Anthropologists sometimes work with animal remains in the course of understanding how human societies lived, but they rarely cross paths with veterinarians, who focus on treating living animals. However, when anthropology graduate student Alexandra Wolberg needed to analyze an unusual Indigenous pouch without damaging it, the College of Veterinary Medicine had a unique opportunity to support one of Utah State University’s anthropologists.
Wolberg began her work with the pouch as part of Assistant Professor Anna Cohen’s archaeometry class, where she was tasked with studying an item from the USU's Museum of Anthropology’s Keller Collection. The collection includes numerous artifacts from the Ancestral Puebloans, an Indigenous group from whom modern Puebloan tribes are descended.
The item she selected for analysis was a pouch found in the Cedar Mesa area of San Juan County, Utah, in 1965. Made from leather and decorated with white animal fur, the artifact had a 1-inch cut on its side that revealed a smooth white object inside.
“We didn’t know what was in the pouch,” Wolberg said. “The database said it was a pebble, but we weren’t sure.”
The pouch was believed to date from somewhere between 300 and 1250 A.D., so Wolberg couldn’t just reach into the bag to find out what was inside. While the artifact was well-preserved, the centuries have left it fragile enough that any attempt to untie its cordage or move the object within could cause permanent damage.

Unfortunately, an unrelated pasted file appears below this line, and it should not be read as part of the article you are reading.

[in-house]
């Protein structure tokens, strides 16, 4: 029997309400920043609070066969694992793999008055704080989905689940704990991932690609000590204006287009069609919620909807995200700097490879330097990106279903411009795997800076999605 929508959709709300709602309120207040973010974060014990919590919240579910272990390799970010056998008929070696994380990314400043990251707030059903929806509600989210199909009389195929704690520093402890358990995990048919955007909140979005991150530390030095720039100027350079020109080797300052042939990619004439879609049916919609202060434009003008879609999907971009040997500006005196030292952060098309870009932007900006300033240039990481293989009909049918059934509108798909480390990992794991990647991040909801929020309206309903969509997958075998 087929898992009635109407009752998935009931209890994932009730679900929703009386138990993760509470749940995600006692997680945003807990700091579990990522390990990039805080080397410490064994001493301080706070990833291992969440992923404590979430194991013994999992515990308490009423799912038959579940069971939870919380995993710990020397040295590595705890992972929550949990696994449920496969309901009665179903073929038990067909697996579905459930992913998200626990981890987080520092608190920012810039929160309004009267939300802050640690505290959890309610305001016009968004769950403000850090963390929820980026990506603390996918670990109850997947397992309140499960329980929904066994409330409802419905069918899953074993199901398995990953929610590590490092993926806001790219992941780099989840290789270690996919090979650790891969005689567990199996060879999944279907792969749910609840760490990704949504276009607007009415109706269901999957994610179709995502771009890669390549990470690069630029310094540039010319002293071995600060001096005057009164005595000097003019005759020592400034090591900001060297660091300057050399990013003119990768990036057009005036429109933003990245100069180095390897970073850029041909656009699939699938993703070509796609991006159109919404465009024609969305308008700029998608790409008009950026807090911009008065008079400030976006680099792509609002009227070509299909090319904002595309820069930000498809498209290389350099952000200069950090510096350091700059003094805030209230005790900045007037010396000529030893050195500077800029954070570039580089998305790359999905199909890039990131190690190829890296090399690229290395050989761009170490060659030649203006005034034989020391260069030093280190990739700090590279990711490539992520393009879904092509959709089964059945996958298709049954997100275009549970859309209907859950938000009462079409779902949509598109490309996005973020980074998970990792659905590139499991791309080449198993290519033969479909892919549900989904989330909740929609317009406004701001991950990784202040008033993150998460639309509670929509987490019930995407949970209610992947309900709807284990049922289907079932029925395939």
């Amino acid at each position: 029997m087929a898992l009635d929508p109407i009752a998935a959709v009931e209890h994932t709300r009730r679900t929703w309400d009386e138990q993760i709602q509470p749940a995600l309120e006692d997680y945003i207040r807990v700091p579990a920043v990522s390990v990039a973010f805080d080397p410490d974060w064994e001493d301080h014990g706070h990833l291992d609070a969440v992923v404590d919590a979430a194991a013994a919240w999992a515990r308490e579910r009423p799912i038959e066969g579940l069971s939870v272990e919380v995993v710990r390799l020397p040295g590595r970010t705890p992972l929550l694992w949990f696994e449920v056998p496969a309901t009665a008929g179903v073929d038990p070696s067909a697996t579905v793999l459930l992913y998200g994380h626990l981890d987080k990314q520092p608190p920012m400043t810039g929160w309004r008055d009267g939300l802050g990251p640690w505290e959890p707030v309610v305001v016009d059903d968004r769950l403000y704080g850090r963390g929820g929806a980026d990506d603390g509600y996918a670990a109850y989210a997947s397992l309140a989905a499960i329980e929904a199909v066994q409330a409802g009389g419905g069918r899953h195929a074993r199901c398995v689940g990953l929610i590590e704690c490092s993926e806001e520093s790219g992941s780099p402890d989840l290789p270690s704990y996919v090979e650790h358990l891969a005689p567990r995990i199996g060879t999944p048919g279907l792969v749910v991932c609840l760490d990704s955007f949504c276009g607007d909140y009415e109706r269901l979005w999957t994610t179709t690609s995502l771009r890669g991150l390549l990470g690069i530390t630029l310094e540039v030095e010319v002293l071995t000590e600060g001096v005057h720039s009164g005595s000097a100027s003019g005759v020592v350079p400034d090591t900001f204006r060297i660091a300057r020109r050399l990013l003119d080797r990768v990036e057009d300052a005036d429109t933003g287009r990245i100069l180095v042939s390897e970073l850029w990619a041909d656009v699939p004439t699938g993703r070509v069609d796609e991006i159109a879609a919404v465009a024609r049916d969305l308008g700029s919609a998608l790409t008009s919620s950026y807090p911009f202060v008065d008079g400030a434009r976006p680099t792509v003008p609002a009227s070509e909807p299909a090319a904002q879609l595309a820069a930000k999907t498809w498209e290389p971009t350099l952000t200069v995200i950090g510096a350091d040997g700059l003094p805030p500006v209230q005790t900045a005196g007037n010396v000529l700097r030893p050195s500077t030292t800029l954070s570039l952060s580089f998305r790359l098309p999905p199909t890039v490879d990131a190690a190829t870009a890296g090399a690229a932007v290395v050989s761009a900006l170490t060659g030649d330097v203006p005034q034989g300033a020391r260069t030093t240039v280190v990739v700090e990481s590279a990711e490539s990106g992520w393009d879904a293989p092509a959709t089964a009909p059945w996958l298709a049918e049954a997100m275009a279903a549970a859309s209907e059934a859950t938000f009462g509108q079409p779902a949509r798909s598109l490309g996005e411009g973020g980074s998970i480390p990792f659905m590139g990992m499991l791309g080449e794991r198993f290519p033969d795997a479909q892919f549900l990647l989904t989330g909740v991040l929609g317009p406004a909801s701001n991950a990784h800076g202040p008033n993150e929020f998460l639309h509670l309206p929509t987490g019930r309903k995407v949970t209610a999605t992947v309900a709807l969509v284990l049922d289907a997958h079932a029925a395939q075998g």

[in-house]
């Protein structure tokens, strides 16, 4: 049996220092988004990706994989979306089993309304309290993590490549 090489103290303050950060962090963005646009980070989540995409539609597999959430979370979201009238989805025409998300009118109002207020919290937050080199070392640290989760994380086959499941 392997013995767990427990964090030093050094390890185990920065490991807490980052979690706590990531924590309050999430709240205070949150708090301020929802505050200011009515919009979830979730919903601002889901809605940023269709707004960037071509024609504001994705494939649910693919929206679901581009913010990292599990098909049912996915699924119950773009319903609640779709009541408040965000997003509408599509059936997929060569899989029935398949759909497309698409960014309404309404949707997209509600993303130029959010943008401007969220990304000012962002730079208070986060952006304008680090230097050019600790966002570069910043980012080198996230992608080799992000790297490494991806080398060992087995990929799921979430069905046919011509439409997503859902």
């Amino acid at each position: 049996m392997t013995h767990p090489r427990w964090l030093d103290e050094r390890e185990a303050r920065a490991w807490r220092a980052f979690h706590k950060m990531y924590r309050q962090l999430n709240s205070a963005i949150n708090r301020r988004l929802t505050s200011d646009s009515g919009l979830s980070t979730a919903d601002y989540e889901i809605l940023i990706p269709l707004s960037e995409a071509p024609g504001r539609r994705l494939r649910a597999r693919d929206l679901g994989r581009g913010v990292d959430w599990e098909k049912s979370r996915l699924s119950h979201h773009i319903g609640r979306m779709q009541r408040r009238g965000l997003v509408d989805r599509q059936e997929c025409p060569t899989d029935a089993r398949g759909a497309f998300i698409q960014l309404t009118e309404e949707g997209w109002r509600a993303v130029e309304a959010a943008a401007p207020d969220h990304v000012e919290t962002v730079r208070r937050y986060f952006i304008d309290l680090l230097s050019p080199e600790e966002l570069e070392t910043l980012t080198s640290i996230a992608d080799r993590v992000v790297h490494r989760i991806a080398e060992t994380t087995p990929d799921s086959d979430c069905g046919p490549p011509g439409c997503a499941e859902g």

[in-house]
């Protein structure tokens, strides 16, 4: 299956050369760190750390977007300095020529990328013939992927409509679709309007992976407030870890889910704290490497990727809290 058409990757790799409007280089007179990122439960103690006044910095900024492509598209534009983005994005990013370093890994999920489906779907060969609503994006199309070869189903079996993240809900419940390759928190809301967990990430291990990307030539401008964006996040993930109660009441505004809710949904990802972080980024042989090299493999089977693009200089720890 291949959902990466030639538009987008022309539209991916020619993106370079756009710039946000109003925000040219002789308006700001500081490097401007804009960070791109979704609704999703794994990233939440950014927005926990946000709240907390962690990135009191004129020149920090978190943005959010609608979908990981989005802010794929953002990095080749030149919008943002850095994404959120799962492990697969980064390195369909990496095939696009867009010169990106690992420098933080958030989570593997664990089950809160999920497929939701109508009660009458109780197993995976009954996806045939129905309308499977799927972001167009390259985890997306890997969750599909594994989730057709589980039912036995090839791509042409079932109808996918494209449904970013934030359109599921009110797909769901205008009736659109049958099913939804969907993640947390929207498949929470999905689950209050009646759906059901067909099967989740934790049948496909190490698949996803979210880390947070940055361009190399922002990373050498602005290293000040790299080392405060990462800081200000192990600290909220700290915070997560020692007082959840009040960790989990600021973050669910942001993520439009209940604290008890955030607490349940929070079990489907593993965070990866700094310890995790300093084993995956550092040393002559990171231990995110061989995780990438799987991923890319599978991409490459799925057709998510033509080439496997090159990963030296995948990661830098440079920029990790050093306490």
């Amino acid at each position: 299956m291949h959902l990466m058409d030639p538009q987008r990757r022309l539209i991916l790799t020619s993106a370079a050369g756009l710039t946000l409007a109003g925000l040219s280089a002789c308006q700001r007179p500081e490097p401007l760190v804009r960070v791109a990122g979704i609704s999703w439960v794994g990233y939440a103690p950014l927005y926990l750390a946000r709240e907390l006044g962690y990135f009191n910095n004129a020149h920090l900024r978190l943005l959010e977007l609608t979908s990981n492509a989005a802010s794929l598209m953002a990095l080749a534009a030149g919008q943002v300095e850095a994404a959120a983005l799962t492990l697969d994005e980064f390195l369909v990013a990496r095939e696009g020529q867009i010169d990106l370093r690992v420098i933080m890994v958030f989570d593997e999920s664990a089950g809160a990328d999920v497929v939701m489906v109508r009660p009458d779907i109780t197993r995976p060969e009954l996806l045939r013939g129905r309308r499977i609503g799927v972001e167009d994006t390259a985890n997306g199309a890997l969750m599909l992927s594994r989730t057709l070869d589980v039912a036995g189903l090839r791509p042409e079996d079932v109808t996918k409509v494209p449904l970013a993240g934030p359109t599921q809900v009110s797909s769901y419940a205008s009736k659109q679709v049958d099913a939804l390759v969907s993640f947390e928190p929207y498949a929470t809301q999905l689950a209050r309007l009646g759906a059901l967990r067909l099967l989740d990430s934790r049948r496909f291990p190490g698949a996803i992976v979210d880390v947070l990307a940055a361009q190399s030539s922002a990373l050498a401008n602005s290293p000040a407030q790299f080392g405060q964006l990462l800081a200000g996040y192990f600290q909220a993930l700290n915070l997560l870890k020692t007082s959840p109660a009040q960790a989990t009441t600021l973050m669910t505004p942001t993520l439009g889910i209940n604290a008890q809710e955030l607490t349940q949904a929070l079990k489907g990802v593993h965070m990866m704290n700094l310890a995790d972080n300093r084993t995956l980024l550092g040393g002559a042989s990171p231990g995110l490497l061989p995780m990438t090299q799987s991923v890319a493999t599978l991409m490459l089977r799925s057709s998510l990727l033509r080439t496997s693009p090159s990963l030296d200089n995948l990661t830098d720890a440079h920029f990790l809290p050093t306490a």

When considering methods of examining the pouch, Wolberg also had to consider the Native American Graves Protection and Repatriation Act. Assistant Professor Molly Cannon, the director and curator of the USU Museum of Anthropology, explained that NAGPRA governs how archaeological collections of Native American descent are managed and cared for — and in some cases, given back to Indigenous communities.
“We're currently going through the Keller collection to identify items that fall under NAGPRA and consult with tribal members to determine if those items should be returned,” Cannon said. “Objects like this pouch could be considered objects of cultural patrimony, or sacred objects, covered under this legislation. Many people think of NAGPRA in terms of human remains, and it certainly protects them, but it applies to other objects as well.”
To prepare for the tribal consultation, Wolberg needed to learn more about the pouch while maintaining its integrity. Cannon recommended using X-rays to identify the object in the bag, and Cohen suggested turning to other USU departments for equipment and expertise. After making some calls, Wolberg turned to the Bee Biology and Systematics Laboratory (BeeLab), which is a partnership between USU and the U.S. Department of Agriculture, and Dr. Holly Clement of USU's College of Veterinary Medicine.